Monday, 26 November 2012

865 SHEARWATER, Will Samson, Bristol Fleece, Sunday 25 November 2012

An auspicious landmark reached with this gig, namely the 50th time I’ve been to my most-visited venue The Fleece! And a new band for me this year; Shearwater, one of Tim’s recommendations, but one I would likely have picked up on anyway, mainly due to their close association with last year’s US alt-rock finds Okkervil River (indeed, Shearwater mainman Jonathan Meiburg was a former Okkervil River member, and initially formed Shearwater together with OR main guy Will Sheff. Incestuous stuff, no?). Their current album “Animal Joy” is a varied and eclectic blend of US alt-rock styles, intelligent song structures and widescreen anthemic melodies, more uptempo overall than previous offerings whilst still retaining some stark, quiet moments. This gig therefore promised to be a potential revelation in the same vein as Okkervil River’s Trinity gig last Autumn. Let’s see…

A late afternoon family gathering at a carvery pub to celebrate my father-in-law’s birthday nearly turned things pear shaped for the gig, though, as our dessert took over half an hour to arrive after ordering it! Rach dropped us off at Tim’s on the way by, half an hour later than planned, and we hit the road for a nevertheless unimpeded blast down a murky M4, parking easily and hitting the quiet venue at 8.15. So we were unfortunately well in time to catch support act Will Samson, who made me wish I’d stayed later at the carvery for coffee and liqueur! And I don’t drink either… He was clearly trying to be Jeff Buckley with a high-pitched voice and weird guitar effects, but failing drastically, his moribund, morose little tunes so stripped back as to be virtually naked, and the lengthy guitar reverb to close out a dreadfully dull set was just self-indulgence of the highest order.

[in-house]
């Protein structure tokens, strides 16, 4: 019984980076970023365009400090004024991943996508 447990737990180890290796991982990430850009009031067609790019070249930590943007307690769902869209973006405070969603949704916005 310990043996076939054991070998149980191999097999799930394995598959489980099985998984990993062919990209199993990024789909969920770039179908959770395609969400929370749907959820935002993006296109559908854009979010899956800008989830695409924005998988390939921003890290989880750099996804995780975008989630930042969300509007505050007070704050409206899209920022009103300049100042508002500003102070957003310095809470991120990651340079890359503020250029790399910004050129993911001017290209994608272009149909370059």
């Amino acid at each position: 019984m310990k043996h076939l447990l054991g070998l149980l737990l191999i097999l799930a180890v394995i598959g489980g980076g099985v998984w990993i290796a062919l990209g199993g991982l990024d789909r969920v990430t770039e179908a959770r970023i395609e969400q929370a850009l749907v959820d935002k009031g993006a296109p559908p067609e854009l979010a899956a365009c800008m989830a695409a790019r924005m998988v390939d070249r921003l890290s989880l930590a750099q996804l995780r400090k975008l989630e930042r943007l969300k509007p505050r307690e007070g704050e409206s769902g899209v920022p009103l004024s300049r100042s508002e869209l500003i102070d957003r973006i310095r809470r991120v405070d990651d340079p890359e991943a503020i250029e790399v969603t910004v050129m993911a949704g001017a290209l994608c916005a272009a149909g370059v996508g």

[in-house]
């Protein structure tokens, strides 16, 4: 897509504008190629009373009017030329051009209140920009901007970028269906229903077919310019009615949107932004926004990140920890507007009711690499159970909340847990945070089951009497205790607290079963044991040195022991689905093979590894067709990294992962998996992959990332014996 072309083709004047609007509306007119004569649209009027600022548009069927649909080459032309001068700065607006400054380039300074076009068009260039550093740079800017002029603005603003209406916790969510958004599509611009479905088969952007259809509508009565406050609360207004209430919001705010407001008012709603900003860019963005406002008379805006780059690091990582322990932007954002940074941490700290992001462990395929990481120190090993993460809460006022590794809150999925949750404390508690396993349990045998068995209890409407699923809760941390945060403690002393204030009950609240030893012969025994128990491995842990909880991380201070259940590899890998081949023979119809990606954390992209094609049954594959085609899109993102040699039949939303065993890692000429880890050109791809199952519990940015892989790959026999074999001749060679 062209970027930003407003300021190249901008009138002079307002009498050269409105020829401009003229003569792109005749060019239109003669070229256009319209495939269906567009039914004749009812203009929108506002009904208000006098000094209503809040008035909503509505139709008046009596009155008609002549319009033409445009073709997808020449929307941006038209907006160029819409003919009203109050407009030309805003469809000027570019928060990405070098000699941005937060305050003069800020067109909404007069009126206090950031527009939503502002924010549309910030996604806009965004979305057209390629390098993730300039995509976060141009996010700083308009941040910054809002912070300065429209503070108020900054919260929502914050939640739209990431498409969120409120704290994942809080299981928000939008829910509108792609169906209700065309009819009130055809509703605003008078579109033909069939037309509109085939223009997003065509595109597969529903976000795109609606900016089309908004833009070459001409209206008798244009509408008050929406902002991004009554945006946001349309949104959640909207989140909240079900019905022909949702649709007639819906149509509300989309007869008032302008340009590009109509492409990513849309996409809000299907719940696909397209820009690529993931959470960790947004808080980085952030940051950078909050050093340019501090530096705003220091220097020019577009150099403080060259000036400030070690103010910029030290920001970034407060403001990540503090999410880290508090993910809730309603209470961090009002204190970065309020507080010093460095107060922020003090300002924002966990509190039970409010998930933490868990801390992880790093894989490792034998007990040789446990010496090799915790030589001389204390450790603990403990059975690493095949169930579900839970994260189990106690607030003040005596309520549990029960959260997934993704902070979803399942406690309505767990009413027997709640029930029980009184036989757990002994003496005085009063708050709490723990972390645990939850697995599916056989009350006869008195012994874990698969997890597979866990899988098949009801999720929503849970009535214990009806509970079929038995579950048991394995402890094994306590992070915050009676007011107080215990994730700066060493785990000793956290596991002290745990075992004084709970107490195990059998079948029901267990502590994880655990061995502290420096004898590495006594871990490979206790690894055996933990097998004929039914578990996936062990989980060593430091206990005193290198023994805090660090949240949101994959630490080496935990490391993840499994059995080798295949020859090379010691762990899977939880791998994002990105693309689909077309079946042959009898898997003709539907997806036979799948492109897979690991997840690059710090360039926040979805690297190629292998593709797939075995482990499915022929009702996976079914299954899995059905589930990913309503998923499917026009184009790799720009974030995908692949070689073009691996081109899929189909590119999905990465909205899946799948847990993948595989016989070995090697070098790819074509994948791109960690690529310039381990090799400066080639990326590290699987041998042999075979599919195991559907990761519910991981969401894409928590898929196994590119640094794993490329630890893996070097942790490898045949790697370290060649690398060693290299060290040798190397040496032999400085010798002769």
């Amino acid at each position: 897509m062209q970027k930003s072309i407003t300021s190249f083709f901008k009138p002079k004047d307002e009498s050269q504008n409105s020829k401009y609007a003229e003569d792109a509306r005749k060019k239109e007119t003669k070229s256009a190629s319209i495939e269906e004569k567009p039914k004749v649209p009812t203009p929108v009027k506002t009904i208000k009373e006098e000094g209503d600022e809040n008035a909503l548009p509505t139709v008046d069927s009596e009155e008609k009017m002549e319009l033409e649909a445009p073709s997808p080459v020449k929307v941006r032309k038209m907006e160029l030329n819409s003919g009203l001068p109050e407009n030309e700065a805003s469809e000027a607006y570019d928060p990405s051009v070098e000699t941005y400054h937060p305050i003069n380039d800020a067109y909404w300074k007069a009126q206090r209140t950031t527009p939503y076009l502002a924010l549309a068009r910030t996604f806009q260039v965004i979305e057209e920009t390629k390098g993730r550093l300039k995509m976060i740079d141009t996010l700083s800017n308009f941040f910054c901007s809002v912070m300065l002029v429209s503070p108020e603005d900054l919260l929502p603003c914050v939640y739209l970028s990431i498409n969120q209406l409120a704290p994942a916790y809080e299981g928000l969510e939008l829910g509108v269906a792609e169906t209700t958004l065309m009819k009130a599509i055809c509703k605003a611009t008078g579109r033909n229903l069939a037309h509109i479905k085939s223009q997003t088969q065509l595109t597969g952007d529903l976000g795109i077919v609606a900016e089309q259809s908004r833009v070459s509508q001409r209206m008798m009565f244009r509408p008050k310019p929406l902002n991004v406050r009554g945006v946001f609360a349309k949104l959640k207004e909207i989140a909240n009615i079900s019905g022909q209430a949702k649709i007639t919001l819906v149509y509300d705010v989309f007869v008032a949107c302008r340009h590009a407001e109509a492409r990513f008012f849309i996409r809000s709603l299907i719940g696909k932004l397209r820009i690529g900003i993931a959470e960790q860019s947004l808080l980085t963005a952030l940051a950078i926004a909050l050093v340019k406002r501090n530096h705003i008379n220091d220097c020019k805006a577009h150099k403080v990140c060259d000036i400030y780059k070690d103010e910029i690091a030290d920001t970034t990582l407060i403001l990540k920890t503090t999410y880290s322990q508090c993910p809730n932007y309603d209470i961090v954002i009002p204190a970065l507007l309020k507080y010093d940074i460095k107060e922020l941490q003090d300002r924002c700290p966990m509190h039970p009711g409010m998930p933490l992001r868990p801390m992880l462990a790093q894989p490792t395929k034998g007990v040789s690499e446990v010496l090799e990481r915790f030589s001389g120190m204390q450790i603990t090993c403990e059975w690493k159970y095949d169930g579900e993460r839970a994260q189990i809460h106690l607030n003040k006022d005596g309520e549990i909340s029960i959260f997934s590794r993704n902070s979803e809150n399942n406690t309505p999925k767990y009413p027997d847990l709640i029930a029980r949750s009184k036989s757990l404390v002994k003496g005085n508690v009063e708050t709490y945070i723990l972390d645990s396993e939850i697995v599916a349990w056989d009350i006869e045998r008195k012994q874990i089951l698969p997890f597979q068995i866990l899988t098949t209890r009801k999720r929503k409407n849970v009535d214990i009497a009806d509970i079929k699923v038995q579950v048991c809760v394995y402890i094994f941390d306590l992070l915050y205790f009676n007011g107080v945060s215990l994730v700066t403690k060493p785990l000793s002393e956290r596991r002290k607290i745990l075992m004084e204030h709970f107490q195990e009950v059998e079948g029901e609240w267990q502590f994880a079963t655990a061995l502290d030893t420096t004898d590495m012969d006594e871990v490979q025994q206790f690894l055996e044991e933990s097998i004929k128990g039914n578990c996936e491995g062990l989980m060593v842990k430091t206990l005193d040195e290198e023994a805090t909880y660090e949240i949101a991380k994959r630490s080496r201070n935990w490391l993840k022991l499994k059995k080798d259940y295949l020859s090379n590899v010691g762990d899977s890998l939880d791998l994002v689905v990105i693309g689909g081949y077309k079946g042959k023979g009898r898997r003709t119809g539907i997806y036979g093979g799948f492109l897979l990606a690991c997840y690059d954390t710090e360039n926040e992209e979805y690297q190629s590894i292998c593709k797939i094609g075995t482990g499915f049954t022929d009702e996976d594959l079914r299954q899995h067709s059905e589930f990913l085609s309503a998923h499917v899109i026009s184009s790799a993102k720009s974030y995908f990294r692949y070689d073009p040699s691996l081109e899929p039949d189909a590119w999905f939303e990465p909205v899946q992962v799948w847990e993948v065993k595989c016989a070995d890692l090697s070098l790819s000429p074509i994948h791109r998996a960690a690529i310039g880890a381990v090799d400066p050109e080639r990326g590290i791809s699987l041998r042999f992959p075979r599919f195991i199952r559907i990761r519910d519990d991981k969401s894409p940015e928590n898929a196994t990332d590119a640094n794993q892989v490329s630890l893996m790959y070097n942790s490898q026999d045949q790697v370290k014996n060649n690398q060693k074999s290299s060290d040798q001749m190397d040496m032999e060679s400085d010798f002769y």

It seemed I wasn’t the only one with this view, as upon his departure at 9, the place filled up considerably! By no means a sell-out, there was nevertheless a respectable crowd to welcome Jonathan and his 5-piece Shearwater onstage at 9.30, the guys opening with a menacing, discordant opener, the tall Jonathan already coaxing feedback out of his guitar with evident conviction before an impressive double-drum climax. “Animal Life”, followed, the thrilling high point of their current album, Jonathan’s lilting, octave-straddling and almost operatic voice allowing the song to build, then really take flight in a thankfully elongated and exhilaratingly soaring climax. Great stuff!

“I think [the previous place we played in Bristol] wanted Texan singer-songwriters; I didn’t have a hat or three names!” commented Jonathan before promising to get “real loud” for the galloping keyboard intro to “You As You Were”. I’d heard that he and Sheff originally formed Shearwater to play quieter material than the Okkervil River oeuvre would allow; if so, he’s changed tack notably of late, as the whole set was powerful, strident and occasionally thrillingly noisy, adding dynamism to their baroque slices of haunting drama. The excellent “Immaculate” was a “Murmur” era REM-like jangle rush, and the deliciously off-kilter “Pushing The River”, next up, recalled “Photo Album” era Death Cab For Cutie (in fact, a lot of the material on show tonight, mainly drawn from their current album, featured unusual, off-beat time signatures, but everything held together impressively thanks to excellent drummer Danny Reisch). An interesting story from Jonathan of finding a sperm whale’s tooth while out cliff-walking in the Falklands (!) preceded an almost funky tribal chant-propelled “Breaking The Yearlings” and underlined Jonathan’s well-travelled approach to life, evident in his lyrics which evoke his love of nature.

After a splendid hour set, Jonathan returned alone, swigging a “dangerous amount of whisky” before embarking on a solo “Dread Sovereign”, then a slightly unnecessary 7 song (!) encore concluded with a final raucous “Rooks” before Jonathan, visibly surprised and moved at the turnout tonight, took in the deserved applause. A set which for me didn’t really need such a lengthy punctuation mark, this was nevertheless damn fine stuff from another impressive and intelligent US alt-rock band. Shame about the lack of a set-list to grab, particularly as so few numbers were actually introduced, but hey, I’m splitting hairs here. Lovely stuff, fully deserving of this landmark 50th!

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